4. Effects of Calibration Target Size

In this Section, the effect of Libya-4's various ROI sizes on surface BRF is examined. For that purpose, images with a 250-m pixel resolution, similar to the one shown in Figure 6, have been simulated for both SZA and VZA varying between 0° and 60° and SAA and VAA between 90° and 270°. The objective of these simulations is to determine to what extent the ROI size, characterized by different topographical features, impacts the mean surface BRF value. As seen in Figures 1, 3 and 4, sand dune elevation and alignment slightly differ over the different ROIs. Three different cases have been highlighted each time considering all simulated azimuthal angles: (1) all SZA and VZA angles from 0° to 60°; (2) only high SZA, i.e., larger than 50° and all VZA angles; and (3) only high VZA larger than 50° and all SZA angles. For each of these three cases, the mean BRF and its relative standard deviation have been estimated for the three selected sand reflectance values.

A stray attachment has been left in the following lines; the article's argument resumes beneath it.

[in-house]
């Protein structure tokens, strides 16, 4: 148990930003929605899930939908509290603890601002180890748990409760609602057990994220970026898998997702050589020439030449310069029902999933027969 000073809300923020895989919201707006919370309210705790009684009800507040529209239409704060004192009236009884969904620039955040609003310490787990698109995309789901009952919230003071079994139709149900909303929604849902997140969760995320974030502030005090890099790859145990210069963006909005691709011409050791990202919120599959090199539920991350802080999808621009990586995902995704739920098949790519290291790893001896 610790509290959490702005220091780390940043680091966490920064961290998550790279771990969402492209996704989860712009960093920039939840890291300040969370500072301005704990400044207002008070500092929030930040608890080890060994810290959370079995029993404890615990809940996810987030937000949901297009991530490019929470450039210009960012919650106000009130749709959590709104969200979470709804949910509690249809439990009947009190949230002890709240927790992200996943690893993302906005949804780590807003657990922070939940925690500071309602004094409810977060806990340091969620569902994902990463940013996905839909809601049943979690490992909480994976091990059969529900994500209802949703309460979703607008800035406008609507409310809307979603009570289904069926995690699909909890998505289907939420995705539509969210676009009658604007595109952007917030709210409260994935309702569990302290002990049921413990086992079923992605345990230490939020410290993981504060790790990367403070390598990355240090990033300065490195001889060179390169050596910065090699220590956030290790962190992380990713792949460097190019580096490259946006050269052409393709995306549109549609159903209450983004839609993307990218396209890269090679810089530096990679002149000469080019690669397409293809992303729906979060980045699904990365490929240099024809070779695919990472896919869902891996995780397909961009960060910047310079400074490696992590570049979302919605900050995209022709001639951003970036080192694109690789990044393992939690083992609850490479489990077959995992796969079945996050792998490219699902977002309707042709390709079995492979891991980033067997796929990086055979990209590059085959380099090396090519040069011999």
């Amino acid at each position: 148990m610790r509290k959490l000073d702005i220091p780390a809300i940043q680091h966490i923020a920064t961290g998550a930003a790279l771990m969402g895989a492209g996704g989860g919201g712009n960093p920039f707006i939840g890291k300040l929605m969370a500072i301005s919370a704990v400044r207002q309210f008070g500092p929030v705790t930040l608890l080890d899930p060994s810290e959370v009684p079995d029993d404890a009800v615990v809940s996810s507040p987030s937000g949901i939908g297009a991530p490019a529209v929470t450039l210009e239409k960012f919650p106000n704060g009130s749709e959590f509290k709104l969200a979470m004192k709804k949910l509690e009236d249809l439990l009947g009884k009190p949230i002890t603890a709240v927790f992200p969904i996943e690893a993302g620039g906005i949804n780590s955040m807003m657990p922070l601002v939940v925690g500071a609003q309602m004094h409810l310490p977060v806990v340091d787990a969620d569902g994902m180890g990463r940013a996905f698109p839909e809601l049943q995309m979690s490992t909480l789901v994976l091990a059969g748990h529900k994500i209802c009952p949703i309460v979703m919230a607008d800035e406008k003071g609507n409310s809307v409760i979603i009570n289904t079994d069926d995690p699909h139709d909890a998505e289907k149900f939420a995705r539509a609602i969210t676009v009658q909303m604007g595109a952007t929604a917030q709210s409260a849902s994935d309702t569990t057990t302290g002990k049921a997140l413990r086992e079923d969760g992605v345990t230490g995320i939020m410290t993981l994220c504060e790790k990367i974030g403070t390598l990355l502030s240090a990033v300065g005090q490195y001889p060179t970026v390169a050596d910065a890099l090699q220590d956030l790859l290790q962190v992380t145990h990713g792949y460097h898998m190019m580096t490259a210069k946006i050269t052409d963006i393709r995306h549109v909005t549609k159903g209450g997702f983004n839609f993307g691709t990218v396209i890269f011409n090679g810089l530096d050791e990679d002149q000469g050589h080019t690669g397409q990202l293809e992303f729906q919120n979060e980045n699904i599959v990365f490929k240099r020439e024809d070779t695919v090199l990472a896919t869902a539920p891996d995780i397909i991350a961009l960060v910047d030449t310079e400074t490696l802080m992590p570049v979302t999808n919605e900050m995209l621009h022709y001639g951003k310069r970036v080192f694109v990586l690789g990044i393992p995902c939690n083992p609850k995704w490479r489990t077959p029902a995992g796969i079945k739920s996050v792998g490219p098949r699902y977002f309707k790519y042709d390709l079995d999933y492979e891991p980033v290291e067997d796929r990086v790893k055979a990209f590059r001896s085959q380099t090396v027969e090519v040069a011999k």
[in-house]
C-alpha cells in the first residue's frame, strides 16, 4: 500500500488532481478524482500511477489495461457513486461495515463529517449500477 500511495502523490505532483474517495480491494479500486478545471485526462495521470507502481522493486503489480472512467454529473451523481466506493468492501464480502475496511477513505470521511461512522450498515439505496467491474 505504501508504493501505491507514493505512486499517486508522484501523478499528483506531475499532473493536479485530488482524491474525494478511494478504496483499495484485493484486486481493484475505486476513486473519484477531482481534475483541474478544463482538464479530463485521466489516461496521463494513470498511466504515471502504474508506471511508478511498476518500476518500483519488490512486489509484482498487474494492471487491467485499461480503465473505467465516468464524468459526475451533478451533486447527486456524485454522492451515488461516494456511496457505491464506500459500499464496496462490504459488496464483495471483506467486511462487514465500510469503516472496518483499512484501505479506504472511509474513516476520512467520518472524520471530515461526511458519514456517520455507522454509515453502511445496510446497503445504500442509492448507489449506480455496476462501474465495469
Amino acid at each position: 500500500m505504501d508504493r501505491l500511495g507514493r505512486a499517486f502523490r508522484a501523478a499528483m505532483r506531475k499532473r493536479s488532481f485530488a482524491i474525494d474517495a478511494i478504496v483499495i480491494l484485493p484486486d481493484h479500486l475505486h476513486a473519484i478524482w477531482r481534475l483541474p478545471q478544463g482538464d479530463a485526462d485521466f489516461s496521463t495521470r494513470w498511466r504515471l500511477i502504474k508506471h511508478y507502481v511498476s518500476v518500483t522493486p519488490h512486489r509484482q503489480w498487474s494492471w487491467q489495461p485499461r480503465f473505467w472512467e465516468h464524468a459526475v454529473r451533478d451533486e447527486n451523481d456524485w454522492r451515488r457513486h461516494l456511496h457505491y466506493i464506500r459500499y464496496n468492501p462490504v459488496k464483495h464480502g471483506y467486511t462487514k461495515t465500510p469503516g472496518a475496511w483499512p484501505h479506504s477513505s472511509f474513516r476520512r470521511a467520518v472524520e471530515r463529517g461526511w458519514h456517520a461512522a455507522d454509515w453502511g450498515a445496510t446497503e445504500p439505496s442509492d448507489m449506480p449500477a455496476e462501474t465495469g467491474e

As can be seen in Table 2, the ROI size has no real impact on the mean BRF averaged over all observations and illumination geometries, whatever the angular configuration considered or sand reflectance magnitude, despite the slight differences in the topography characteristics. However, the corresponding relative standard deviation differs notably according to the ROI size. The 50 km side ROI exhibits the smallest standard deviation and the 10 km one the largest. The Libya-4 center area consists of well-organized sand dunes; Figures 1, 2 and 5. Hence, when the ROI size decreases below 50 km, the effects of individual sand dune ridges are exacerbated, increasing thereby the reflectance standard deviation resulting from the contrast between lit and shadow dune faces. Conversely, when the ROI size increases above 50 km, the topography standard deviation increases, as can be seen in Table 1, contributing thus to an increase of the surface BRF standard deviation. It should also be noted that high SZA values have a larger impact on the relative standard deviation than high VZA values. Indeed, high SZA values increase the ratio of cast shadow by sand dunes and, therefore, the BRF spatial variability of the area.